Should have thought about that before you complained about your knee, asshole.

Any Time You Buy Jewelry for Any Reason


Some of you are already laughing because "Buying jewelry is a rich person's problem, asshole! You'll have to pardon me if I don't cry you a river because you can't afford diamonds." But the thing is, you're going to have to buy some at some point in your life because society and the jewelry industry have trained us to believe that shiny metal and "precious" stones are a symbolic representation of your love for another human. Mother's Day, anniversaries, engagements, and so on. So, there's that the first time you walk up to that counter thinking, "Well, I'll get her something nice, not extravagant or anything, but something she'll be proud to wear. Surely such a piece is available on a working man's gift budget!" And then you see the prices and get splashed in face with a bucket full of iced dicks. You're just staring in a daze while the salesman says, "Now this ring over here is only $800, but as you can see, the diamonds were ones we scraped off of a drill bit."

And there's a certain point where you just can't avoid it. Wedding rings are so expected that we've made them a part of the actual ceremony. Imagine a wedding where the preacher says, "The rings, please," and the bride and groom just kind of stare dumbfounded at him. "Rings? Nobody told us we had to bring gifts." Retailers know this, and it's why when you start shopping for wedding rings, you'll notice that anything with the word "wedding" or "marriage" attached to the description is about five times more expensive than everything else.

"There. Now when I ask for the new PlayStation, I don't want to hear shit."

"But wait! I just walked by a jewelry store, and wouldn't you know it -- right on the day that I need to buy a ring, they're having a 75 percent off sale!" Holy crap, how lucky is that? What an amazing coincidence that fate has thrown together for you! Wait, hold up. Now that I look around, pretty much every jewelry store is running a sale. Virtually all the time. Holy shit, look at this: They're cutting $10,000 off of a $13,000 ring! How can they afford to do that?

Because markups on jewelry are ridiculous to begin with. They price a ring like that (which, by the way, has never been worth $13,000 in the history of mankind) before it's available to the public. It's a false price tag, put there on purpose, knowing it will never sell for that amount. That way, when they do make it available to the public, they can reprice it for three grand and tell people that it's been marked as 75 percent off. And they still make a huge profit because jewelry isn't sold in terms of craftsmanship -- it's sold by weight. It's why when you catch the love of your life chain-fucking homeless people at a public orgy, the pawn shop gives your ring a scratch test and throws it on a scale instead of discussing the beauty of the cut and the care taken in the intricate design.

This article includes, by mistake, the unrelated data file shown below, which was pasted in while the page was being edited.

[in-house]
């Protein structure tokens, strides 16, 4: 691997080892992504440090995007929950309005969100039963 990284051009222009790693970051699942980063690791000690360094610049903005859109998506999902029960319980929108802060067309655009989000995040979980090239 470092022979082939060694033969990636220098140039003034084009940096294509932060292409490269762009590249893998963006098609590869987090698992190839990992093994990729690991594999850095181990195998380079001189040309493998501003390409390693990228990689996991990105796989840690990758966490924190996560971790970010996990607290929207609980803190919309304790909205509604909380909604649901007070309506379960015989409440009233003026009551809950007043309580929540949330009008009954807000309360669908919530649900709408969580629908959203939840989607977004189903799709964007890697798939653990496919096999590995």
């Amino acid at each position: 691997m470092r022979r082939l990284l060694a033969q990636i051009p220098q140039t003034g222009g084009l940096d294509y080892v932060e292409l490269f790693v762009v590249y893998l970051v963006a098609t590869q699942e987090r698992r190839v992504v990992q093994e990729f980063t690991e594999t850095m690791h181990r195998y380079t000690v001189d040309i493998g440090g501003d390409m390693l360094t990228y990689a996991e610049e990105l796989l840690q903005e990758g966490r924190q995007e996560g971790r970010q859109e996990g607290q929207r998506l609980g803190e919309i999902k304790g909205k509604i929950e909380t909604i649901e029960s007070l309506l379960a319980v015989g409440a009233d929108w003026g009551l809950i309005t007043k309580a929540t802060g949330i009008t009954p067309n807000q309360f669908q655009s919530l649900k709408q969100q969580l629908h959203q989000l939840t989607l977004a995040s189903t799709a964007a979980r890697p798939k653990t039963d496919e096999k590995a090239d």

"Six bucks. If it's been in your ass, subtract a dollar."

And that's where they get you. Because the average person doesn't get much practice in buying luxury items, they don't know what to look for. They have no means of comparison, so a ring for tens of thousands of dollars looks more appealing, simply because it's sporting a price tag on par with a brand new, zero-mile car. Since most employees work on commission, they will use that tactic like a goddamn biological weapon. "Our cheap rings are down in this case, and they start at $2,000. But since it's a wedding and you'll only be doing it once, you'll obviously want to go up to the mid-range rings over here. They're more expensive, yes, but this is a once in a lifetime thing, and you'll be wearing these for the rest of your life."

"Yep. Could've been a car."

You're made to feel like if you don't get the expensive stuff, you don't really care all that much about your bride/groom. It's how they've convinced us to buy a promise ring early in the relationship to show that you plan to propose one day. Then an engagement ring for the actual question. Then the wedding bands for the ceremony. Then an anniversary list that looks like a fucking World of Warcraft level reward system. And since we're on the subject of gifts ...

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The First Christmas You Have to Buy for Other People


I'm using "Christmas" here because it's the most publicized, most celebrated gift-giving holiday I can think of. If you don't celebrate it, just substitute whatever holiday that involves gift exchanging. Like No Panty Day or something. Though if you do use that one as your holiday, the rest of this point is going to read extremely creepy and weird.